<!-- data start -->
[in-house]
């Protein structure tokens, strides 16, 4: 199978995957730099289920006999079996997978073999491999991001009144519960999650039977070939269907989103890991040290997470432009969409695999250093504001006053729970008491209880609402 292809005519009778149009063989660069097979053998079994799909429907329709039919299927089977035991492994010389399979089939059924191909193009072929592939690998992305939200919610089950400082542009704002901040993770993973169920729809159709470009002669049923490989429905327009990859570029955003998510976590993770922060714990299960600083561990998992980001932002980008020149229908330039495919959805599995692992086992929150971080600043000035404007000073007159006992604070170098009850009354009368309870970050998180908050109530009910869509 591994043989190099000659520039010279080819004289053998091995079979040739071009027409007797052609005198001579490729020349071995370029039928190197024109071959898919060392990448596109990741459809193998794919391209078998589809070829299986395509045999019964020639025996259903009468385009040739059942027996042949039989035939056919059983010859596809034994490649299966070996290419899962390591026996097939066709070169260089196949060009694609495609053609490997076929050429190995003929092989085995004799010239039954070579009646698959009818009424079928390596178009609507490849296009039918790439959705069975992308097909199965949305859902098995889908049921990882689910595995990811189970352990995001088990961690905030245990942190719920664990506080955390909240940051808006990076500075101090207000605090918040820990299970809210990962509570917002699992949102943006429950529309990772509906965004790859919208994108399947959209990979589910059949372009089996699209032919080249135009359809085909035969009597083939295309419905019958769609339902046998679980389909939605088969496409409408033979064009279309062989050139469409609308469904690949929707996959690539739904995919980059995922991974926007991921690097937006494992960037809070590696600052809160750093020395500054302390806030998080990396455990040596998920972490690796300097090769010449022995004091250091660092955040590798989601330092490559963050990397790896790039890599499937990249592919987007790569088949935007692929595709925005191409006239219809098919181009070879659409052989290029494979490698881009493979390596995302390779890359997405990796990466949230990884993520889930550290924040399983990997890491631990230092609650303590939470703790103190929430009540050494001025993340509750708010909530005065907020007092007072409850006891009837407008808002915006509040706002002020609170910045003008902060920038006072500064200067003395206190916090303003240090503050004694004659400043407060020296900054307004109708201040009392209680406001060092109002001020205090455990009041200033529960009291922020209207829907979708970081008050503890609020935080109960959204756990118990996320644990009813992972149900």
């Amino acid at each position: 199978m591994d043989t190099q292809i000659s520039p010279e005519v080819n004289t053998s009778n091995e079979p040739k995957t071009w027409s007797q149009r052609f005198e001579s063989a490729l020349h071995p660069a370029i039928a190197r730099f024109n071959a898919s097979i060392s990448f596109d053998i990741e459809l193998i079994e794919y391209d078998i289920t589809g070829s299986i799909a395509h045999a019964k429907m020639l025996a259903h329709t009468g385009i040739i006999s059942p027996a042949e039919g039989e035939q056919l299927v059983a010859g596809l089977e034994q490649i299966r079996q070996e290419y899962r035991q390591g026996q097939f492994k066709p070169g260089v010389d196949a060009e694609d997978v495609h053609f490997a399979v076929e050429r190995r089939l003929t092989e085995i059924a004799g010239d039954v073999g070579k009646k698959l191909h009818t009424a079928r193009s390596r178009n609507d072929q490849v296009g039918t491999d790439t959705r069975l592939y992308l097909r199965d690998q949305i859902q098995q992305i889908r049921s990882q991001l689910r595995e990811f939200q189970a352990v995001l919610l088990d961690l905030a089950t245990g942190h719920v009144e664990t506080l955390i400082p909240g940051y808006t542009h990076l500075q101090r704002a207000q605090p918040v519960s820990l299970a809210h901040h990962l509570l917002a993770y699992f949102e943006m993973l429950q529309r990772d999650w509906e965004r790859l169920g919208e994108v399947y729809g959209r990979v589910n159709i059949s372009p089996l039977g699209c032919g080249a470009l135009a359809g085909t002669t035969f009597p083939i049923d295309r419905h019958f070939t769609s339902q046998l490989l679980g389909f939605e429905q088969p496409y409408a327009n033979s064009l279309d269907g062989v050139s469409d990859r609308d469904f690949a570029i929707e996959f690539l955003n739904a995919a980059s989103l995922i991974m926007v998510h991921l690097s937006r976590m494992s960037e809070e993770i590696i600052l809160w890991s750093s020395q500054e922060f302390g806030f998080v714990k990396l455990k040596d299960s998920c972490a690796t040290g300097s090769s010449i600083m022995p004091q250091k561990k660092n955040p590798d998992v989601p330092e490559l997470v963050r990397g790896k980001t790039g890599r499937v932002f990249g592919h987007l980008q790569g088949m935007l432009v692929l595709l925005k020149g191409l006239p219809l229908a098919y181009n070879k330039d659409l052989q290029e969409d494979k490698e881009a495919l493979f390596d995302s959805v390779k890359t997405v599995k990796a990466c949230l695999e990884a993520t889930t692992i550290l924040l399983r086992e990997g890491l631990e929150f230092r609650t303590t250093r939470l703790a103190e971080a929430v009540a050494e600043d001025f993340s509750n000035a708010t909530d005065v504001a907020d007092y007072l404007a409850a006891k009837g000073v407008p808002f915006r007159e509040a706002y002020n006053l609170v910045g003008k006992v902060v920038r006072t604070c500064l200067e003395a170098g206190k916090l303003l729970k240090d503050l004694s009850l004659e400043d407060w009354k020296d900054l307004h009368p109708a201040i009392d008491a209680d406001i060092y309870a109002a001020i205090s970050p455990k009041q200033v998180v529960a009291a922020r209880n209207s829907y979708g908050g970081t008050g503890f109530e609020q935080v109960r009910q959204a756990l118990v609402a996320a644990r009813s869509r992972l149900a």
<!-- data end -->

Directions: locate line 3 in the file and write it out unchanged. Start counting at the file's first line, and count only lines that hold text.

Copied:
């Amino acid at each position: 199978m591994d043989t190099q292809i000659s520039p010279e005519v080819n004289t053998s009778n091995e079979p040739k995957t071009w027409s007797q149009r052609f005198e001579s063989a490729l020349h071995p660069a370029i039928a190197r730099f024109n071959a898919s097979i060392s990448f596109d053998i990741e459809l193998i079994e794919y391209d078998i289920t589809g070829s299986i799909a395509h045999a019964k429907m020639l025996a259903h329709t009468g385009i040739i006999s059942p027996a042949e039919g039989e035939q056919l299927v059983a010859g596809l089977e034994q490649i299966r079996q070996e290419y899962r035991q390591g026996q097939f492994k066709p070169g260089v010389d196949a060009e694609d997978v495609h053609f490997a399979v076929e050429r190995r089939l003929t092989e085995i059924a004799g010239d039954v073999g070579k009646k698959l191909h009818t009424a079928r193009s390596r178009n609507d072929q490849v296009g039918t491999d790439t959705r069975l592939y992308l097909r199965d690998q949305i859902q098995q992305i889908r049921s990882q991001l689910r595995e990811f939200q189970a352990v995001l919610l088990d961690l905030a089950t245990g942190h719920v009144e664990t506080l955390i400082p909240g940051y808006t542009h990076l500075q101090r704002a207000q605090p918040v519960s820990l299970a809210h901040h990962l509570l917002a993770y699992f949102e943006m993973l429950q529309r990772d999650w509906e965004r790859l169920g919208e994108v399947y729809g959209r990979v589910n159709i059949s372009p089996l039977g699209c032919g080249a470009l135009a359809g085909t002669t035969f009597p083939i049923d295309r419905h019958f070939t769609s339902q046998l490989l679980g389909f939605e429905q088969p496409y409408a327009n033979s064009l279309d269907g062989v050139s469409d990859r609308d469904f690949a570029i929707e996959f690539l955003n739904a995919a980059s989103l995922i991974m926007v998510h991921l690097s937006r976590m494992s960037e809070e993770i590696i600052l809160w890991s750093s020395q500054e922060f302390g806030f998080v714990k990396l455990k040596d299960s998920c972490a690796t040290g300097s090769s010449i600083m022995p004091q250091k561990k660092n955040p590798d998992v989601p330092e490559l997470v963050r990397g790896k980001t790039g890599r499937v932002f990249g592919h987007l980008q790569g088949m935007l432009v692929l595709l925005k020149g191409l006239p219809l229908a098919y181009n070879k330039d659409l052989q290029e969409d494979k490698e881009a495919l493979f390596d995302s959805v390779k890359t997405v599995k990796a990466c949230l695999e990884a993520t889930t692992i550290l924040l399983r086992e990997g890491l631990e929150f230092r609650t303590t250093r939470l703790a103190e971080a929430v009540a050494e600043d001025f993340s509750n000035a708010t909530d005065v504001a907020d007092y007072l404007a409850a006891k009837g000073v407008p808002f915006r007159e509040a706002y002020n006053l609170v910045g003008k006992v902060v920038r006072t604070c500064l200067e003395a170098g206190k916090l303003l729970k240090d503050l004694s009850l004659e400043d407060w009354k020296d900054l307004h009368p109708a201040i009392d008491a209680d406001i060092y309870a109002a001020i205090s970050p455990k009041q200033v998180v529960a009291a922020r209880n209207s829907y979708g908050g970081t008050g503890f109530e609020q935080v109960r009910q959204a756990l118990v609402a996320a644990r009813s869509r992972l149900a």